Catholic World News

Vatican finally releases English translation of official Synod report

October 30, 2014

The Vatican has released the final report from the October meeting of the Synod of Bishops, in multiple translations.

Although the Italian-language original of the final document had been released nearly two weeks earlier, official translations were not made available until October 30. The office of the Synod of Bishops released English, French, Spanish, German, and Portuguese translations.

The delay in publishing translations of the final report had prompted criticism, particularly in light of the fact that an interim report, containing controversial passages that were not approved by the bishops participating in the Synod, had been made available in multiple languages within hours after it was released.

The final report adopts a more moderate tone than the interim document, reflecting the sharp criticism that some Synod fathers had leveled against the earlier document. After the release of the interim report, Pope Francis had appointed two new bishops to the committee charged with drafting the final report.

The final report, known as the Relatio Synodi, retains a few controversial paragraphs that failed to gain the two-thirds support necessary for formal adoption by the Synod. These paragraphs are nonetheless included in text, although an appendix, showing the votes for each paragraph, will help careful readers to discern that the passages—on pastoral outreach to homosexuals and on the possibility of allowing divorced and remarried Catholics to receive Communion—were not approved.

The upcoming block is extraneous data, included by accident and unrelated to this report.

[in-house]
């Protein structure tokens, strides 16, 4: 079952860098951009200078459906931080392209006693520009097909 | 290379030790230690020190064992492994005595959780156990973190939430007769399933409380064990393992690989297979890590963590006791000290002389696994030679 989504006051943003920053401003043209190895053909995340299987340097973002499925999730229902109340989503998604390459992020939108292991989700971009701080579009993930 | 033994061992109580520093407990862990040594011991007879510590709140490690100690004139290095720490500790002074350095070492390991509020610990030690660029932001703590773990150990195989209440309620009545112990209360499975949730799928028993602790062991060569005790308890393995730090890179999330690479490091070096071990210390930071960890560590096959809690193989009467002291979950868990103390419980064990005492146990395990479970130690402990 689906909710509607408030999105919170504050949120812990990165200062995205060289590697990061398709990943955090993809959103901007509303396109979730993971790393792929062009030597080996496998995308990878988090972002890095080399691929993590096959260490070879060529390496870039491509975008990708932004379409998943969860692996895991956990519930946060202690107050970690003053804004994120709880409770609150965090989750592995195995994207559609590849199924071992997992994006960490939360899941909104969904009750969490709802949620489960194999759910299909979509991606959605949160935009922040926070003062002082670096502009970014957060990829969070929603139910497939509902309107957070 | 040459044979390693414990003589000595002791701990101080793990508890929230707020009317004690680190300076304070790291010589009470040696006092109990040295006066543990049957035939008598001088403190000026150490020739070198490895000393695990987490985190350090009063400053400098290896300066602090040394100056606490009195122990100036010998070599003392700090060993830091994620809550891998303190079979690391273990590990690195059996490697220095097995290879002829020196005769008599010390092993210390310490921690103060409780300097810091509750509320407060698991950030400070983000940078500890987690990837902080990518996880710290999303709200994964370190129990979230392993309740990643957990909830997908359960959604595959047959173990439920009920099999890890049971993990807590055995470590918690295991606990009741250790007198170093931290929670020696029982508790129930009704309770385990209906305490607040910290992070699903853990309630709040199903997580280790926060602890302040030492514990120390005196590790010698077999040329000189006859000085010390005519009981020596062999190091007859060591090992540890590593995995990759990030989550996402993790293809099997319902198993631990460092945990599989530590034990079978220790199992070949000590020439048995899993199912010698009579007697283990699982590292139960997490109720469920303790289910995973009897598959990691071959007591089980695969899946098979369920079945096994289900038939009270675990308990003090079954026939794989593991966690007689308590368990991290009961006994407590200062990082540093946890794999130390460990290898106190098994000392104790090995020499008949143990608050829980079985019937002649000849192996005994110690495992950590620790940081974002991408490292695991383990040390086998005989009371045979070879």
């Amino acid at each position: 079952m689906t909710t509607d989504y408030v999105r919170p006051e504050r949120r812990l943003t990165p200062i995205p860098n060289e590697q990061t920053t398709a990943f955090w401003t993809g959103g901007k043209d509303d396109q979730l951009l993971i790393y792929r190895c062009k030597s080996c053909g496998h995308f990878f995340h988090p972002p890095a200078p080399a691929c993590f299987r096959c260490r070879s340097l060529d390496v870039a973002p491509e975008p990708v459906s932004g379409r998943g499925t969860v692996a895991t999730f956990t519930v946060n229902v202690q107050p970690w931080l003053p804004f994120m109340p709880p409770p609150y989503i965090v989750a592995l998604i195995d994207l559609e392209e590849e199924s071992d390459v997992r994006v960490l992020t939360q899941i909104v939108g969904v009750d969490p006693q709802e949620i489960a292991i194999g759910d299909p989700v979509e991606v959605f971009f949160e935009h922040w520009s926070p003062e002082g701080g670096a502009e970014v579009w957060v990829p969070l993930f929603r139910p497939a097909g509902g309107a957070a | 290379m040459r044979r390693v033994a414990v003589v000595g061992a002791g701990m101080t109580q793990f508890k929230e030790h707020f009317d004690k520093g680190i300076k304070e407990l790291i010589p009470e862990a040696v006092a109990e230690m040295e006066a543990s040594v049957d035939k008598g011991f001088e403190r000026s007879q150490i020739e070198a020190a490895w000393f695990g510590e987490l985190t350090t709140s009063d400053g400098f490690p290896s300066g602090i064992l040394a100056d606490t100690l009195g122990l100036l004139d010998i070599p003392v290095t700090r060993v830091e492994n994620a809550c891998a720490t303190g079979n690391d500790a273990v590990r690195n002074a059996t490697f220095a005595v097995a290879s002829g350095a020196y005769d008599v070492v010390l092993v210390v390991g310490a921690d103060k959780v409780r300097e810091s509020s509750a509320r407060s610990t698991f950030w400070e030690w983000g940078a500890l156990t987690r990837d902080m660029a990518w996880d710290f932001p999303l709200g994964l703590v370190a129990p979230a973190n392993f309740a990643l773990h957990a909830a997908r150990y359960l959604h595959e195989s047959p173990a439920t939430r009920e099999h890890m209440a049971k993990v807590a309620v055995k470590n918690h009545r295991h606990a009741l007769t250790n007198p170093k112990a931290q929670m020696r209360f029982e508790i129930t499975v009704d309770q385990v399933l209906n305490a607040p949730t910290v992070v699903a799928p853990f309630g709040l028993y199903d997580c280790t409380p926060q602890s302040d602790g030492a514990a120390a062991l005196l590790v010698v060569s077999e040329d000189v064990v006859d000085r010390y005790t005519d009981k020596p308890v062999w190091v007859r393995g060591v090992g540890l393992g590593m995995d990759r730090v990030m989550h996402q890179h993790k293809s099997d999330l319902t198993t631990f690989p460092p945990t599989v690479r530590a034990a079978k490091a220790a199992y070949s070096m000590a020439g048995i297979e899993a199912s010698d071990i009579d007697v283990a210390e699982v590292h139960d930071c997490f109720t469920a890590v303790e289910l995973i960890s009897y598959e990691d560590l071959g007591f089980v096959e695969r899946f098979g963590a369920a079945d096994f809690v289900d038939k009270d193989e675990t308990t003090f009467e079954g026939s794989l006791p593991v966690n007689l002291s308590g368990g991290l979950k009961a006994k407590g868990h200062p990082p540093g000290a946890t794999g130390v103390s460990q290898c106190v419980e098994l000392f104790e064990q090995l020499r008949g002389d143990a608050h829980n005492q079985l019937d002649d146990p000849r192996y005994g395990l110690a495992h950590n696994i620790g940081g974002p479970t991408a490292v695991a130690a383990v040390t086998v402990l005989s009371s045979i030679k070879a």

These passages—paragraphs 52 through 55 in the final report—were less provocative than the equivalent passages in the interim report. However they still failed to gain the necessary support from the body of bishops participating in the Synod.

Regarding the question of divorce and Communion, the final report suggested that “further theological study.” Some 74 Synod fathers voted against one paragraph in that section, and 64 opposed another—suggesting that a large contingent of bishops did not agree that the “Kasper proposal” merits further consideration.

Father Antonio Spadaro, the editor of the influential Jesuit journal La Civilta Cattolica, offered a different interpretation of the Synod votes. Regarding the rejection of the Kasper proposal, he argued that “it is as if 74 out of 183 fathers didn’t want the discussion to be recorded, pretending it had never even taken place.”

 


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  • Posted by: Defender - Oct. 30, 2014 8:18 PM ET USA

    Why is it that the Jesuits are the usual culprits for different interpretations?